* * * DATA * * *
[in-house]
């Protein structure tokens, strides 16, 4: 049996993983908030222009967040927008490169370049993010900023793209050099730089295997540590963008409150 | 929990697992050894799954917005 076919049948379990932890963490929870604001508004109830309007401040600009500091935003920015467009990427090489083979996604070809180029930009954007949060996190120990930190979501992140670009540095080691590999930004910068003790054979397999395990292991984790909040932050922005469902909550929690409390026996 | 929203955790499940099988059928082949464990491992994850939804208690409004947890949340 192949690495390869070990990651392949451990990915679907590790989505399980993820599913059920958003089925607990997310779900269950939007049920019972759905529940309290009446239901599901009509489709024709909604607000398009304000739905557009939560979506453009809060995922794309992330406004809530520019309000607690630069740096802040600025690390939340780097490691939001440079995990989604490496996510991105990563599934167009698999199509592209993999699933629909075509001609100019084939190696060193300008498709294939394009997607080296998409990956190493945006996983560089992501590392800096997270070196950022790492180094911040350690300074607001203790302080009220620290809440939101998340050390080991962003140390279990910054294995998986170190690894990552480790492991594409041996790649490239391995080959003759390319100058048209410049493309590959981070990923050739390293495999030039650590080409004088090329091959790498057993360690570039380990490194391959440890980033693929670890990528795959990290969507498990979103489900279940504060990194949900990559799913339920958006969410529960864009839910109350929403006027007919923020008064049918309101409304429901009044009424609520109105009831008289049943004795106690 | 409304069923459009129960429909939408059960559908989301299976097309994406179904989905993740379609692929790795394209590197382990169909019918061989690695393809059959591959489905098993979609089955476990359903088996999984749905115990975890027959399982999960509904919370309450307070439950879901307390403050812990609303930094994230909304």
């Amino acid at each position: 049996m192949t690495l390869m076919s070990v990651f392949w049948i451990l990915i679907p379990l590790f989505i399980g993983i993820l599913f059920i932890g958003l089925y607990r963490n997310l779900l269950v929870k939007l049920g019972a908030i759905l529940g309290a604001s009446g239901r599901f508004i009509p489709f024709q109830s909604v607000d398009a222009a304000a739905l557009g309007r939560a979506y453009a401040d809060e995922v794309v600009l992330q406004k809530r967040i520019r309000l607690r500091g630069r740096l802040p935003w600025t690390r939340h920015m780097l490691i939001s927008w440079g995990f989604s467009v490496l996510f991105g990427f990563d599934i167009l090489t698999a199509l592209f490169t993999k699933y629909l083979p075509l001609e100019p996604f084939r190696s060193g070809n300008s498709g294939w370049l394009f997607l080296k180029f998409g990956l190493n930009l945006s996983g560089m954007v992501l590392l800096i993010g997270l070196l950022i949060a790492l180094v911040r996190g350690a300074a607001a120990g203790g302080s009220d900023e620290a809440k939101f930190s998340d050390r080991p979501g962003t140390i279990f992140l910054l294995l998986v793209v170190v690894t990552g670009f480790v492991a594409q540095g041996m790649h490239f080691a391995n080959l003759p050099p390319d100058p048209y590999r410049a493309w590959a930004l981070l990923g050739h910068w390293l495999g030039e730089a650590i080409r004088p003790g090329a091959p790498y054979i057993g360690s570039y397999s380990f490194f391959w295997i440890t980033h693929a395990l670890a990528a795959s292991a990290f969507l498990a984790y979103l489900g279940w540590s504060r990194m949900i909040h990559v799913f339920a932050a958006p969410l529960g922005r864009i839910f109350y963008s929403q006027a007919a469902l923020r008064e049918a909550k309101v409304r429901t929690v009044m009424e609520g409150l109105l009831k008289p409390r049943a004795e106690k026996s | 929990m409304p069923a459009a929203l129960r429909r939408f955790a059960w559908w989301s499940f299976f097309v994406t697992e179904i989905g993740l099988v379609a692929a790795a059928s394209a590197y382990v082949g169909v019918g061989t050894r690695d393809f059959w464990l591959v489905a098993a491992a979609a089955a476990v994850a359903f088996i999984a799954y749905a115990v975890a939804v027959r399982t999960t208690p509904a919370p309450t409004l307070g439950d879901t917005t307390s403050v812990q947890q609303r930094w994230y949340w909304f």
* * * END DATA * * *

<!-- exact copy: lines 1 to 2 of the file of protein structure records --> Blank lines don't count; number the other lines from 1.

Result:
[in-house]
């Protein structure tokens, strides 16, 4: 049996993983908030222009967040927008490169370049993010900023793209050099730089295997540590963008409150 | 929990697992050894799954917005 076919049948379990932890963490929870604001508004109830309007401040600009500091935003920015467009990427090489083979996604070809180029930009954007949060996190120990930190979501992140670009540095080691590999930004910068003790054979397999395990292991984790909040932050922005469902909550929690409390026996 | 929203955790499940099988059928082949464990491992994850939804208690409004947890949340 192949690495390869070990990651392949451990990915679907590790989505399980993820599913059920958003089925607990997310779900269950939007049920019972759905529940309290009446239901599901009509489709024709909604607000398009304000739905557009939560979506453009809060995922794309992330406004809530520019309000607690630069740096802040600025690390939340780097490691939001440079995990989604490496996510991105990563599934167009698999199509592209993999699933629909075509001609100019084939190696060193300008498709294939394009997607080296998409990956190493945006996983560089992501590392800096997270070196950022790492180094911040350690300074607001203790302080009220620290809440939101998340050390080991962003140390279990910054294995998986170190690894990552480790492991594409041996790649490239391995080959003759390319100058048209410049493309590959981070990923050739390293495999030039650590080409004088090329091959790498057993360690570039380990490194391959440890980033693929670890990528795959990290969507498990979103489900279940504060990194949900990559799913339920958006969410529960864009839910109350929403006027007919923020008064049918309101409304429901009044009424609520109105009831008289049943004795106690 | 409304069923459009129960429909939408059960559908989301299976097309994406179904989905993740379609692929790795394209590197382990169909019918061989690695393809059959591959489905098993979609089955476990359903088996999984749905115990975890027959399982999960509904919370309450307070439950879901307390403050812990609303930094994230909304």